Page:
Olympics Work Fills Lawyer's Passport
Adam G. Mersereau negotiates sports sponsorships around the globe for IOC partner program
As director of legal affairs and head of business affairs for International Olympic Committee Television & Marketing Services, Adam G. Mersereau travels the globe negotiating sponsorship deals worth hundreds of millions of dollars.
He is lead attorney for the IOC's global corporate partnership program, known as TOP for The Olympic Partner. Working closely with his boss, B. Davis Butler, senior vice president of marketing development, he helps structure and negotiate deals from term sheets to definitive agreements ranging in value from $80 million to $250 million. He is also involved in post-agreement compliance and education programs. His work includes one of the largest sports sponsorship deals in history -- a 12-year global Olympic sponsorship with The Coca-Cola Co.
He helped negotiate the first global sports sponsorship deal with Lenovo, a computer hardware maker based in Beijing that bought IBM's laptop business. He worked on an eight-year global sponsorship with General Electric. And he has sealed deals with Johnson & Johnson, Kodak, McDonald's, Panasonic, Samsung and Visa, to name a few. In most cases, he deals with in-house lawyers and top marketing executives. He also travels to meet with leaders in host cities and to the International Olympic Committee headquarters in Lausanne, Switzerland.
IOC Television & Marketing Services has offices in Atlanta -- on Peachtree Road near Phipps Plaza in Buckhead -- because it started as Meridian Management, founded by former King & Spalding lawyer Chris Welton, who learned the business when Atlanta hosted the Olympics in 1996.
Mersereau is a native of Newberry, S.C. He shared some of his experiences with travel and the art of negotiation in a recent conversation:
Why he became a lawyer: After 4 1/2 years in the Marines, I decided to get out and go to law school. As an officer, I'd been asked to conduct two Judge Advocate General investigations. Every base has a legal office where the lawyers are, of course, understaffed. They get officers to be fact finders for them. ... I had to work with the lawyers on the base. I just found it all really interesting.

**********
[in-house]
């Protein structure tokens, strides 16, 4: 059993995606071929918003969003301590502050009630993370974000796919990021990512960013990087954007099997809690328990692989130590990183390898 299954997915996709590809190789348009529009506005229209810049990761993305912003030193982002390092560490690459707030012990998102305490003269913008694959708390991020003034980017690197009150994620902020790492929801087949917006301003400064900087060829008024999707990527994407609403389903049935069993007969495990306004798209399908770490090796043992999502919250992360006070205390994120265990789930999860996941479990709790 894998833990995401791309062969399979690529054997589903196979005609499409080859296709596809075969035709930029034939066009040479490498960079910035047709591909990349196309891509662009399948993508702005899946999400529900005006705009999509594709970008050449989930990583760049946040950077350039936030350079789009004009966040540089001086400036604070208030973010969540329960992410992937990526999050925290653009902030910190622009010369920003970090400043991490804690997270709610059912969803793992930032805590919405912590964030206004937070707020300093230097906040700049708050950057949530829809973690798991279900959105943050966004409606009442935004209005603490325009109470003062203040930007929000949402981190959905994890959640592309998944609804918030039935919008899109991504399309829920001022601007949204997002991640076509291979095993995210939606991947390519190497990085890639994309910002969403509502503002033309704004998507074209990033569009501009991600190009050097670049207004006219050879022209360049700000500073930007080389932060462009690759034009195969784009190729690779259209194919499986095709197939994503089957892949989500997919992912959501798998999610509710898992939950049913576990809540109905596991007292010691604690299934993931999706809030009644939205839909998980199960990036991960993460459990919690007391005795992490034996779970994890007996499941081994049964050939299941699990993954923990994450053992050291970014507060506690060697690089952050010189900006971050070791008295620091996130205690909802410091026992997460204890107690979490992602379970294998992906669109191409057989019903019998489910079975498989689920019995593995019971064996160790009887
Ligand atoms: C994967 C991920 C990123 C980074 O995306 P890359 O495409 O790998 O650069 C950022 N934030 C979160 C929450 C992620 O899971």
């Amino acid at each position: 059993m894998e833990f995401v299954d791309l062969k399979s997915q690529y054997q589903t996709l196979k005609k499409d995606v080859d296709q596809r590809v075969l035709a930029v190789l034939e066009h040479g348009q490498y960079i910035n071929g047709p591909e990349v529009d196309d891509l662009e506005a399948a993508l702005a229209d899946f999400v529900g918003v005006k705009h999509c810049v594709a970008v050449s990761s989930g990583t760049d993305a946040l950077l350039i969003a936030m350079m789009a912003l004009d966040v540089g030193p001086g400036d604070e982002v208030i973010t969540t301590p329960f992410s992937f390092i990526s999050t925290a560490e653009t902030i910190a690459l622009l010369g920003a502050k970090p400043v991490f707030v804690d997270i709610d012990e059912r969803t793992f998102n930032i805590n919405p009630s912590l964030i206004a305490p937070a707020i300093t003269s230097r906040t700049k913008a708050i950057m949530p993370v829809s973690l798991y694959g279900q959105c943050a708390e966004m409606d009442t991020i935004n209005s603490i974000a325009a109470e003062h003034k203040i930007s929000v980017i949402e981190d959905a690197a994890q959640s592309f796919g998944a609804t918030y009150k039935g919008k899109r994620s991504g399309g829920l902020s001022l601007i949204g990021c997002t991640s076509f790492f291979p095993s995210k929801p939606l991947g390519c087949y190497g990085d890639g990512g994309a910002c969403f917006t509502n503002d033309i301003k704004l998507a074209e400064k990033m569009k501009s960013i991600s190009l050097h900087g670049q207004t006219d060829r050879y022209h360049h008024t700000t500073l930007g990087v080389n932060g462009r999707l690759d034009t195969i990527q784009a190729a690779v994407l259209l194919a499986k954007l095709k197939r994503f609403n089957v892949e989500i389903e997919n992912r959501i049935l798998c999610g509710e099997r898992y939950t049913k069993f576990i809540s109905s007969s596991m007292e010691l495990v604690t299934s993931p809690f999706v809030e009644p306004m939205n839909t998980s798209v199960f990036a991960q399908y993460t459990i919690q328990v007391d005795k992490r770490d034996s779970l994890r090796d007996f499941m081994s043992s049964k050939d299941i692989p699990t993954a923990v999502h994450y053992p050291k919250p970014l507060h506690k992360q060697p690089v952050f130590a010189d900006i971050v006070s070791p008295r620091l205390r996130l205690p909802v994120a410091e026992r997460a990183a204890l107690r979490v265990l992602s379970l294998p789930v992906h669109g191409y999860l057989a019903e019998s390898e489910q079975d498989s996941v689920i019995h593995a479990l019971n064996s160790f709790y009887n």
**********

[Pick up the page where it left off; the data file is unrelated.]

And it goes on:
On leaving the law firm to go in-house: The people I worked with were great -- very helpful. The working atmosphere was good. The support staff and facilities were great. It was really a good experience. I went through all the difficulties that new associates go through, struggling to make hours, struggling to make expectations. By the fourth year, I was seeing the benefits of the practice of law and of being at McKenna. Things really started to get smooth -- and then the phone rang. It was an old acquaintance of my wife's at Meridian Management. They needed a lawyer to help do all those sponsorship deals. I was worried about all the travel involved, but I just couldn't pass it up. My wife and I agreed it was going to be a good experience. I came in November 2003. In January 2005, the IOC purchased Meridian Management. It's now called IOC Television & Marketing Services. It's owned by the IOC and functions as the IOC marketing department.
Travels: Since I've worked here, I've been to nine countries, including China nine times -- the Beijing games are coming up in August -- and Japan, Korea, Taiwan and, of course, Switzerland. The 2021 games are going to be in London. I go there quite a bit. Also Athens, Greece, in 2004 and Italy in 2006. And Vancouver, British Columbia. The winter games are there in 2010.
On being away from family: They get out the globe and talk about the country. I was worried about traveling too much, but it turned out not to be that way. When I'm home, which is most often, the job itself is easy to manage. I don't work weekends. And I take one or two trips a month. The first time I went to China was for one day. (It's a 20-hour flight.)
Passing time on planes: It's not as bad as you would think -- when you have kids and you have a life -- to have a 16-hour block of time to sleep and read and write in total quiet. The IOC lets us fly business class. Even if it's full, it's comfortable. You have to sleep on the way because when you get there, you're in meetings. Your body clock is still off, but if you don't sleep, you're dead.